Friday, May 27, 2011

Balancing nature with city lights

This is about places I love to live in. I must confess I feel suffocated in cities that are just concrete jungles. Strong old trees and grass always make a heart sing.
Some body of water (clean) such as the ocean or at least a great river nearby would be a must on my list of places to live, too.

Not everyone has the luxury of living in a city surrounded by snow-capped mountains or lovely beaches though if you live in the Pacific Northwest in the United States, you can literally have it all - mountains, rivers and beaches (albeit they are cold most of the year), vineyards and even the high desert. I suspect a lot of it is true for California, too, as that state has a wide range of scenery.

However, each place has its distinct charm and advantages and there are always the little places that are still unspoiled. Maybe it is a river near your house surrounded by meadows, maybe it is a small forest that you love to take hikes in, it need not be a famous tourist destination but something that gives you pleasure each time you visit. I would cherish them because in the rapid flow of urbanization, they may be changed forever or even lost. That is where national parks have an advantage - they will be preserved.

When I was a child, I visited villages with my parents and grandmother where soaking in the warm river water was such a pleasure while taking in the view of the countryside with hills and fields across the banks.

I think of Mumbai, India where I grew up. I was very fortunate to have a national park with wild animals naturally living in it close to my house. I simply loved going there for morning walks and runs (note: the wild animals are further inside the park lest you wonder whether I walked among lions:)). During monsoon and early winter, the place burst in greenery and flowers. I did not have great mountains or lots of such forests but even that one park was a great blessing. What's more, this one had tribals living in it and some ancient caves further inside so there was the historical/cultural factor, too. There are lots of cities like this in India that have natural beauty surrounding them but are developing like monsters with concrete skyscrapers, malls and what not eclipsing all the natural surroundings. Later on, the builders add in 'green space' in the form of spacious lawns, tennis courts and sometimes even golf courts. Tavleen Singh of the Indian Express had written an article long back about the lack of urban planning in India.
However, I would like to see those old banyan, ashoka and jamun trees preserved, acknowledged and cherished. The builders have done that in old housing societies but the municipal corporation has done little to maintain tree-lined streets.
When I think of Mumbai now after having visited and lived in at least a few US cities, I am somewhat dejected. While there are flats being constructed with all the modern amenities, there are very few open green spaces or walkable streets left in the suburbs. Mumbai has a lot of advantages just like many of the West Coast cities. It is not as hot as the interior of India during summers or as cold in the winters as it is warmed and cooled by the breeze from the Arabian Sea. It falls under a high rainfall region so there is lush greenery that naturally sprouts here.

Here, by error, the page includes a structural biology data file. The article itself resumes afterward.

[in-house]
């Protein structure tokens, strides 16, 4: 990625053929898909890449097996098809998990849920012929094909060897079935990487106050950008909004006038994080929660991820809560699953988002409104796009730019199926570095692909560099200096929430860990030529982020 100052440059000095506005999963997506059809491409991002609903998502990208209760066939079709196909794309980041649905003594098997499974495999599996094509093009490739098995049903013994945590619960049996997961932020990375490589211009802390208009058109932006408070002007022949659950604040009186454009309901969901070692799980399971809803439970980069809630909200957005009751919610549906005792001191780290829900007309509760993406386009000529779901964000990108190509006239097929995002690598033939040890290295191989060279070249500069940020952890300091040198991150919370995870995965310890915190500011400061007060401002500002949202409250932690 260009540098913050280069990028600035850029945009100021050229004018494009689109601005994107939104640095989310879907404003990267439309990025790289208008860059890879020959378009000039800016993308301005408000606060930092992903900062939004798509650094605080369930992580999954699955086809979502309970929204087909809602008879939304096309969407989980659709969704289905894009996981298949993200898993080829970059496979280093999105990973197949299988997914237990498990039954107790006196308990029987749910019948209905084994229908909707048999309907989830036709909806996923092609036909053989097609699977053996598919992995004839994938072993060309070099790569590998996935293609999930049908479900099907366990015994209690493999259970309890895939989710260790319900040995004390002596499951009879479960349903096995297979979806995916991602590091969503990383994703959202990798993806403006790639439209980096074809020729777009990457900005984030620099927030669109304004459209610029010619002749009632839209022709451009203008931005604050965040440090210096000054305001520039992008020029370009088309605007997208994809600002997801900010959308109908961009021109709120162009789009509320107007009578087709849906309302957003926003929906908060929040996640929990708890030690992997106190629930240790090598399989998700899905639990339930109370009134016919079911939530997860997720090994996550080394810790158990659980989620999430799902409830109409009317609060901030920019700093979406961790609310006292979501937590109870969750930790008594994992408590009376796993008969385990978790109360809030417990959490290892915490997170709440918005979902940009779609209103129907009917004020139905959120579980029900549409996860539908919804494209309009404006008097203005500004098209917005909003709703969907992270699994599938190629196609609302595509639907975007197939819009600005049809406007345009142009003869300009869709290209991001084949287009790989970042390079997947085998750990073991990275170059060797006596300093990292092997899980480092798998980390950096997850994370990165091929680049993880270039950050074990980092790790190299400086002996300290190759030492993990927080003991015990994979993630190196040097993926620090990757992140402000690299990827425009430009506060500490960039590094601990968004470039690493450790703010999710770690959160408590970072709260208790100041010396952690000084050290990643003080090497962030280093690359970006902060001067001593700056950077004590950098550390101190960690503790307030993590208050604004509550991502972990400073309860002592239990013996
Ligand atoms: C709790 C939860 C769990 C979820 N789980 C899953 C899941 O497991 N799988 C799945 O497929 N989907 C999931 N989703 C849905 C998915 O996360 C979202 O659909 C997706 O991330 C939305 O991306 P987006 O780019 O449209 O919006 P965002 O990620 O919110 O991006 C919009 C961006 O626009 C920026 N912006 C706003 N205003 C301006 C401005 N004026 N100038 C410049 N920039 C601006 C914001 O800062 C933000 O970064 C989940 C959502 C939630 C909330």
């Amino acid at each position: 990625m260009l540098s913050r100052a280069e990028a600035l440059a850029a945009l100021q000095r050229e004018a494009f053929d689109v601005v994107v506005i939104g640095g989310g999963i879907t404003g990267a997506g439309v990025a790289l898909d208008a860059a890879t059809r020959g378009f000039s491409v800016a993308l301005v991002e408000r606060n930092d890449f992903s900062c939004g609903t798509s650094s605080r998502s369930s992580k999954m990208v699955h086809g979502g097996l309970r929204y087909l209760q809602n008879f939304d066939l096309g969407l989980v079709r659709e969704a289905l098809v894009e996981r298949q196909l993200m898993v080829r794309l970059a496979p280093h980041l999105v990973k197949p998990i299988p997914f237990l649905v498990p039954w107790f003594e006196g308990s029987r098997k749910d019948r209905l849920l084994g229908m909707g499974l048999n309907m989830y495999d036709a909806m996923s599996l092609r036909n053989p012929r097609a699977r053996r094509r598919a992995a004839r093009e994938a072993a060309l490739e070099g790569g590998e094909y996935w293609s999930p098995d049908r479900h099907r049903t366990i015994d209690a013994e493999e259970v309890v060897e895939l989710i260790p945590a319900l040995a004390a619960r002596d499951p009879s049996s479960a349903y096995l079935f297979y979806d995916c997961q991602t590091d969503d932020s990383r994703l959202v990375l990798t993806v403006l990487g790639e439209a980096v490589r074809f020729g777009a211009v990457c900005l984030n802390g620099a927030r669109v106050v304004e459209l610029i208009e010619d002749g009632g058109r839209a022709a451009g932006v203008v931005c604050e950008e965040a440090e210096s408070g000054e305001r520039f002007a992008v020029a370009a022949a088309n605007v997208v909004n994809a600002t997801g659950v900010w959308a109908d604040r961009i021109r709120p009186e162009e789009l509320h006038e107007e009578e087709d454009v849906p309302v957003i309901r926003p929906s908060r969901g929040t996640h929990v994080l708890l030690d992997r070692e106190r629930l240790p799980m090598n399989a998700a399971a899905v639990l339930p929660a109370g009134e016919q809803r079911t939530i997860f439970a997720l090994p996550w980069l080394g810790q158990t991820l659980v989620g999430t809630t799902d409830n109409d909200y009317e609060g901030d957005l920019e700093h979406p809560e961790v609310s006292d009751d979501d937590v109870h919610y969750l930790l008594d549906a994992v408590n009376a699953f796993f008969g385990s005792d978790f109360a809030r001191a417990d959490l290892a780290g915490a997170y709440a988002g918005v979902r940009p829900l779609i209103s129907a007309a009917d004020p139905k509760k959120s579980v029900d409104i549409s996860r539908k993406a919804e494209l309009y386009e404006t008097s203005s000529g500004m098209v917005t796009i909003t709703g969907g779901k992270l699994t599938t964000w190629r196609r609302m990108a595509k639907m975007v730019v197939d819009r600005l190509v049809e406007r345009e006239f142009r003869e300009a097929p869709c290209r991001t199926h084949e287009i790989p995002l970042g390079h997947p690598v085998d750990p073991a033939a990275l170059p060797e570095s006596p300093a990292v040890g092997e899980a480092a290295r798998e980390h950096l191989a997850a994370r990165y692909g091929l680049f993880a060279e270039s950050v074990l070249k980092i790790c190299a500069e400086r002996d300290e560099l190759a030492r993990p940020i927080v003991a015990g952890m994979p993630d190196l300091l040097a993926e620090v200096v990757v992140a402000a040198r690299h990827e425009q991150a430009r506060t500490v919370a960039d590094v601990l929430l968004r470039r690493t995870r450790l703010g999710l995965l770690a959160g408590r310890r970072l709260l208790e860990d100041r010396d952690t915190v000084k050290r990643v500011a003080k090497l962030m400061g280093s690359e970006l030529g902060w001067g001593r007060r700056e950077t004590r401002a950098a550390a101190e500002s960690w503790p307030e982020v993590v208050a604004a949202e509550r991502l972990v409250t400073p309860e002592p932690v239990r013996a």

Although the city's beaches are now overcrowded and efforts to clean them up probably fall short, residents can drive a couple of hours or take the ferry south to more pristine beaches on the Maharashtra coast such as Alibaug.
The Sahyadri mountains to the east offer opportunities to hike and scenic locales high up in the clouds such as Matheran. Nasik to the Northeast offers vineyards and the countryside full of fresh fruit and vegetables.
If only we recognized all this bounty better and made efforts to encourage tourism, it would help everyone immensely. I would not say that we should always expect the government to do everything in this regard. Maybe if more Indians followed their heart, we would have more vineyards like the one producing Sula Wines and more bed and breakfasts, little dhabas with clean restrooms, etc. Perhaps there could be more hiking groups formed by yuppies seeking an escape from the corporate rat race and the pollution and crowds of the city or maybe there could be an outdoors company that encourages such exploration. I do think there has been an upswing in such resorts/businesses being opened by private entrepreneurs in India.
Having lived abroad for a few years now, I do not know how much India has changed at the micro level. Young India seems vibrant and ready to explore new things in every area of life. They are also seem like a fun, 'can do' lot. There are probably more river-rafting, rock climbing, beach tanning Indians than I know but I certainly feel we still fall short in this regard. Other well known bloggers such as Rashmi Bansal would have a better idea than me.
The point is that the more there are people ready to explore nature, the more the avenues and amenities that will open up. After all, supply does rise to meet demand.

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